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However, the bigger question surrounding Portal is how appealing its core features are when the camera is being used as intended given that the Echo Show -- as well as any modern tablet or laptop -- can also host video chats. And in a category where both Amazon and Google are carefully minding the footprints of their devices to conserve table space, Facebook is rolling out a version of the Portal that includes a 15-inch display.
Google Nests in Your Home
You might expect the stewards of the most widely licensed operating system in the world to take a platform approach to new device. Google did this when it coined (or repurposed) "smart displays" to represent devices adding a visual layer to speakers like Google Home -- with Lenovo signing up. That effort encompassed a broad array of tasks not coincidentally answering the focus of the Echo Show.
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However, at its Made by Google event this month, Google unwrapped its own flavor of the tabletop screen, the Google Home Hub. Developed by the Nest and adopted by Google proper, it emphasizes home control and access to YouTube and Google Photos, with a focus on being unobtrusive in a range of lighting conditions. The latter is a slap of Amazon, which has been banned from showing content from the massive video repository on its Echo Show. Google is also competing against its rivals with a lower price ($149 versus $229 for the Echo) aided buy a smaller display (7-inch vs. 10-inch) and lack of a camera, which also helps allay privacy concerns.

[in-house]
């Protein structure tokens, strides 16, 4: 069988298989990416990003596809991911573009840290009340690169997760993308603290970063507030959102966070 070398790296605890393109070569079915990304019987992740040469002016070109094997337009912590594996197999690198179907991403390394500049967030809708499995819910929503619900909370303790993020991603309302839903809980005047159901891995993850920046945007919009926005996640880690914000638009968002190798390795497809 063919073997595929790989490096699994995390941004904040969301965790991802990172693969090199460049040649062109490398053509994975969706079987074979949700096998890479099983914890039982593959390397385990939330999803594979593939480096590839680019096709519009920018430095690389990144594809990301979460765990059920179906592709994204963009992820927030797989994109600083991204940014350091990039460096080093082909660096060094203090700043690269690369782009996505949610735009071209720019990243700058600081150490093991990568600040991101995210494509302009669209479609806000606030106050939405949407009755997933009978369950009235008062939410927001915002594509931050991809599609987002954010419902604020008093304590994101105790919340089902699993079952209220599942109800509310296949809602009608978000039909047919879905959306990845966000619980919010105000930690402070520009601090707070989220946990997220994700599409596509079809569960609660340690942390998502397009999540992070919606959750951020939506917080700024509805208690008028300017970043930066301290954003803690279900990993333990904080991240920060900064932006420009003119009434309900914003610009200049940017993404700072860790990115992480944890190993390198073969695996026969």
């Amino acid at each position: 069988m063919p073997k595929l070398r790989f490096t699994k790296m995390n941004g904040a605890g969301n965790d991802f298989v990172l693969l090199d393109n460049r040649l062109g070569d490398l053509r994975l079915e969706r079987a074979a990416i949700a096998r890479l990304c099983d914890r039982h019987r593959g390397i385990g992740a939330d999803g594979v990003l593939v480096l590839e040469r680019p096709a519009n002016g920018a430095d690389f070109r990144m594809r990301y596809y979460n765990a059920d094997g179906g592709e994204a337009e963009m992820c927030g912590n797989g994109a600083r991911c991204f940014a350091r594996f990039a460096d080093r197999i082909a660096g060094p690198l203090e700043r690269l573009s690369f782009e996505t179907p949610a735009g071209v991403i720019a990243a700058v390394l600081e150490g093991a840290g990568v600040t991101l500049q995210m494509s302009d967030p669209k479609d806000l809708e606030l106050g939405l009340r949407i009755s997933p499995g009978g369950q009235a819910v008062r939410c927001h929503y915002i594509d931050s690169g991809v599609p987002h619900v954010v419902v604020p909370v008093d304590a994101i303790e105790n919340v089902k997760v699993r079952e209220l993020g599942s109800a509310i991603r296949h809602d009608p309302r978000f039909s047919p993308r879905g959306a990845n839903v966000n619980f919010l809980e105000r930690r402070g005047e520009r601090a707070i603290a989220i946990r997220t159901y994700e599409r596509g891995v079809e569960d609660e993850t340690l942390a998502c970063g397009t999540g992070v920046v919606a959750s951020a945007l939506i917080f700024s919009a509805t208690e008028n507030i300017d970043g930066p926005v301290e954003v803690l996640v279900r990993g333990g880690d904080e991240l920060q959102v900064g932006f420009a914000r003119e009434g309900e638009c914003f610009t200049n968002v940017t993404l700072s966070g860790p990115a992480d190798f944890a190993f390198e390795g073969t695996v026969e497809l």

While that makes for a more specific take on functionality than the Smart Display, Google considers the Home Hub simply a more Google-optimized variant on the device category. Indeed, it has advertised it on television as such. It is also considered part of the broader Google Home speaker family, much as the Echo Show is considered part of the Echo smart speaker line.
Smart speakers face a paradox at present. On one hand, developers have imbued Alexa-based products with thousands of skills despite virtually no ways to directly monetize them. On the other hand, discovery remains a major challenge. Even the morass of the smartphone app stores look like a well-lit holiday display window at Macy's by comparison. Smart displays could make it easier to expose these capabilities.
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However, while they typically provide touch screens, third parties are just beginning to support them and there have been renewed shenanigans when it comes to crossing ecosystem borders. The Echo Show has shown that a display can be a useful augmentation to the functionality of these devices, while Google is hoping to prove that these displays can be optimized for enjoyment when they are active (as a Google Photos digital frame) and unobtrusive when are inactive. That's one of the lines that these products will have to straddle to prove their value over generally less expensive smart speakers.